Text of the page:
Bratton Camp and White Horse, Bratton, Wiltshire

What Bratton Camp and White Horse is famous for is of course the enormous white horse carved into the chalk hillside; no one really knows when it was done but this artwork is a whopping 180ft tall and 170ft wide so it’s visible from miles around. It’s been suggested that it was carved in the 1600s to commemorate a battle that may have taken place there centuries earlier; who knows?
Anyway, it’s a nice place to go; the views are incredible, reaching far across the Wiltshire countryside; just above the horse is an Iron Age hillfort that was built over 2000 years ago and interestingly, it’s also the site of a Neolithic long barrow that was there 3000 years before that, so historically, it’s a very important site.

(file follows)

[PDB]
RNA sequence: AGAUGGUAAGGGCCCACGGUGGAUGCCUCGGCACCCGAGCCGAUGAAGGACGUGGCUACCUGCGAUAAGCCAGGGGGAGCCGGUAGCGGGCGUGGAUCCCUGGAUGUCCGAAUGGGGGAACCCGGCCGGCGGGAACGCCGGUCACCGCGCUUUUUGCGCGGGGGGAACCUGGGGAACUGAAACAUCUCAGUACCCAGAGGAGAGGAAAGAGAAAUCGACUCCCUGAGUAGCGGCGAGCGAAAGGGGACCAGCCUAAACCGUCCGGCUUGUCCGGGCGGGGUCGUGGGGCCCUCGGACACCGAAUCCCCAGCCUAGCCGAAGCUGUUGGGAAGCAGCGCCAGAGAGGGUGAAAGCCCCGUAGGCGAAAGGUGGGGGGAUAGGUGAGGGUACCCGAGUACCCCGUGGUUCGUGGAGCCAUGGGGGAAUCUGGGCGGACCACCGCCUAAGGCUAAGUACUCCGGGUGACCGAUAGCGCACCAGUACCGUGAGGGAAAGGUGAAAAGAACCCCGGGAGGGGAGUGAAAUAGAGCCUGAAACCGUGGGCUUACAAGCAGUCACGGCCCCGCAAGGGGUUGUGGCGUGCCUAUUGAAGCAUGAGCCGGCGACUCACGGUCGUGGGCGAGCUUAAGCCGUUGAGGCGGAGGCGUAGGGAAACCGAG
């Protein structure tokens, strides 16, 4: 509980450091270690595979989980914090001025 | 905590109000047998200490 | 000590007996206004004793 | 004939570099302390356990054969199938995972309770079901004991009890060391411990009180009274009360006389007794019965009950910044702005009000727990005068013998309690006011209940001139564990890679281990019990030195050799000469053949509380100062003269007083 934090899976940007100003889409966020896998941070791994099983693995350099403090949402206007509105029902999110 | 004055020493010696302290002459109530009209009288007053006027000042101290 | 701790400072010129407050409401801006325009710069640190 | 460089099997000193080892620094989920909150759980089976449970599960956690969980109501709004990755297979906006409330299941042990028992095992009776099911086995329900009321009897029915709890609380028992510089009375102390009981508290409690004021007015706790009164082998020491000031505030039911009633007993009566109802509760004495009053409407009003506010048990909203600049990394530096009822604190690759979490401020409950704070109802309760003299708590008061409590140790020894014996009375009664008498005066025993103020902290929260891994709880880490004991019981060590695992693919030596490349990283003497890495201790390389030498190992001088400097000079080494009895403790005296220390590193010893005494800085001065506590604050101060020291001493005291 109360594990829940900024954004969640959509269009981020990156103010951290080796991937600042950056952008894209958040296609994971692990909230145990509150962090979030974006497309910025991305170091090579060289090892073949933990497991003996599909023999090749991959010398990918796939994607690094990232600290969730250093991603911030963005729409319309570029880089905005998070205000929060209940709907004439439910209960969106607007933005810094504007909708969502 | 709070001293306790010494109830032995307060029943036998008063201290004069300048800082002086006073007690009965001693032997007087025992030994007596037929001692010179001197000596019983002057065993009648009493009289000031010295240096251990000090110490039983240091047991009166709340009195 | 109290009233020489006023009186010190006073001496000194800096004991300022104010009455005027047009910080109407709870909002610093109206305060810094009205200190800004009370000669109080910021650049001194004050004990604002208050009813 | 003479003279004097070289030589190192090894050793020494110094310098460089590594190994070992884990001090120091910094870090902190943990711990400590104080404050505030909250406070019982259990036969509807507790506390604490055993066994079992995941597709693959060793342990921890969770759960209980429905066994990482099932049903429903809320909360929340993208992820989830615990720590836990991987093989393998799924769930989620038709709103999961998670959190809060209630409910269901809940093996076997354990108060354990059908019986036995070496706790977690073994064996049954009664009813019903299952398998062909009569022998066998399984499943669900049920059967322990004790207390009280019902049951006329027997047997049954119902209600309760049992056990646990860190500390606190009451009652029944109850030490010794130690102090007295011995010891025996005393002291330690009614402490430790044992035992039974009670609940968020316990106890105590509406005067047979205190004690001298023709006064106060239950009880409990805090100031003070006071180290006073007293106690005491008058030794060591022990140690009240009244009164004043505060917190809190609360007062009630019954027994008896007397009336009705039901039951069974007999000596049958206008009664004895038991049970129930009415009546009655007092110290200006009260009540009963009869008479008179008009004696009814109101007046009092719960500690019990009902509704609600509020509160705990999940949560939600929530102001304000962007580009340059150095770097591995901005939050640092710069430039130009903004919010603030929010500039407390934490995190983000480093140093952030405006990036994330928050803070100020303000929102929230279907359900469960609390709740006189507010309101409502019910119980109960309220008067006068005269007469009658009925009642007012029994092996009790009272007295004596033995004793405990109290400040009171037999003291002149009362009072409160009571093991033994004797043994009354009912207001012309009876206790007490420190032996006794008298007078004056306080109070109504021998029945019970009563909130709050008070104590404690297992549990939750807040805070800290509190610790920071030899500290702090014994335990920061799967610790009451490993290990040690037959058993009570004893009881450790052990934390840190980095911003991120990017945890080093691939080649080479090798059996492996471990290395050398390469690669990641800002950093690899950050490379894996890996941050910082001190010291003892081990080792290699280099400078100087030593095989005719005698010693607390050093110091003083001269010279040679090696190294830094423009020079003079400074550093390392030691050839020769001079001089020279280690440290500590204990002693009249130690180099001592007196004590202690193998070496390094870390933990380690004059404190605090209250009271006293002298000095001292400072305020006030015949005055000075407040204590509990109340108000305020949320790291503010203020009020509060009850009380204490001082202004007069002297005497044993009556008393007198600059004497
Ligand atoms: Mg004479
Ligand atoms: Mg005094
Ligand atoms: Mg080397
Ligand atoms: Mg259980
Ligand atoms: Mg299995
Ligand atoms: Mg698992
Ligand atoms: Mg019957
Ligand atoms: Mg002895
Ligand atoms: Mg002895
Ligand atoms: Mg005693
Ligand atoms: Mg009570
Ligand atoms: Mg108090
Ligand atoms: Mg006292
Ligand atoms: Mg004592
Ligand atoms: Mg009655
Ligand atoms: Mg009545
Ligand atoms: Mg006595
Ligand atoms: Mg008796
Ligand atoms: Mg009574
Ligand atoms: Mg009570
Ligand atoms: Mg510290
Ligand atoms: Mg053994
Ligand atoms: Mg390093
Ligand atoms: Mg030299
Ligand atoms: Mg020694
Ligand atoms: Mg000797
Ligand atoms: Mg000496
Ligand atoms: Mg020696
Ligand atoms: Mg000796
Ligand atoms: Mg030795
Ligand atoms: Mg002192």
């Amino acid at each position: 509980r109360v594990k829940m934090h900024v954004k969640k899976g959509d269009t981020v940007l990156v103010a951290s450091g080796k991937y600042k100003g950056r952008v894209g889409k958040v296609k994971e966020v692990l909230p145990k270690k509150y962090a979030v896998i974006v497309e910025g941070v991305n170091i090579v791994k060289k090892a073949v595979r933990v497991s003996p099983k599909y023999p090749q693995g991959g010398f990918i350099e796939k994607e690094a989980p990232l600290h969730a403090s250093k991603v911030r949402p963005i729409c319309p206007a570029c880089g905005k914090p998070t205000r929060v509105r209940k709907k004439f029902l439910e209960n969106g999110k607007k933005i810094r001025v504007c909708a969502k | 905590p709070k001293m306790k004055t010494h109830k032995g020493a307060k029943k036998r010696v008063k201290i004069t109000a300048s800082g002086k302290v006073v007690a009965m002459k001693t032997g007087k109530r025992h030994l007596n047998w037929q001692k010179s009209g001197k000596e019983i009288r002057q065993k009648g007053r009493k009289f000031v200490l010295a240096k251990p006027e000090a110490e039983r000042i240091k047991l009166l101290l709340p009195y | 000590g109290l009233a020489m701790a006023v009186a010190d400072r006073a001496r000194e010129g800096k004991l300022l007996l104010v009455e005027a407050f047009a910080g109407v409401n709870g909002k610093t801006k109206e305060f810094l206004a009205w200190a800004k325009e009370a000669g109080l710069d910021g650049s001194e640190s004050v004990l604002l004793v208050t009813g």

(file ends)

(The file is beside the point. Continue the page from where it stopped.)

It’s also important ecologically as the chalk grassland habitat is home to a plethora of insects including the scarce forester moth and Adonis Blue butterfly. Take a rug and find a nice spot for a picnic, fly a kite, play French cricket or have a kick about; there are some good circular walks too, if you fancy stretching your legs. The car park is free, you can take the dog but keep him on a lead if there are sheep grazing, and don’t wear your high heels because these slopes are very steep.

Visit during sensible daylight hours    All information correct at the time of writing

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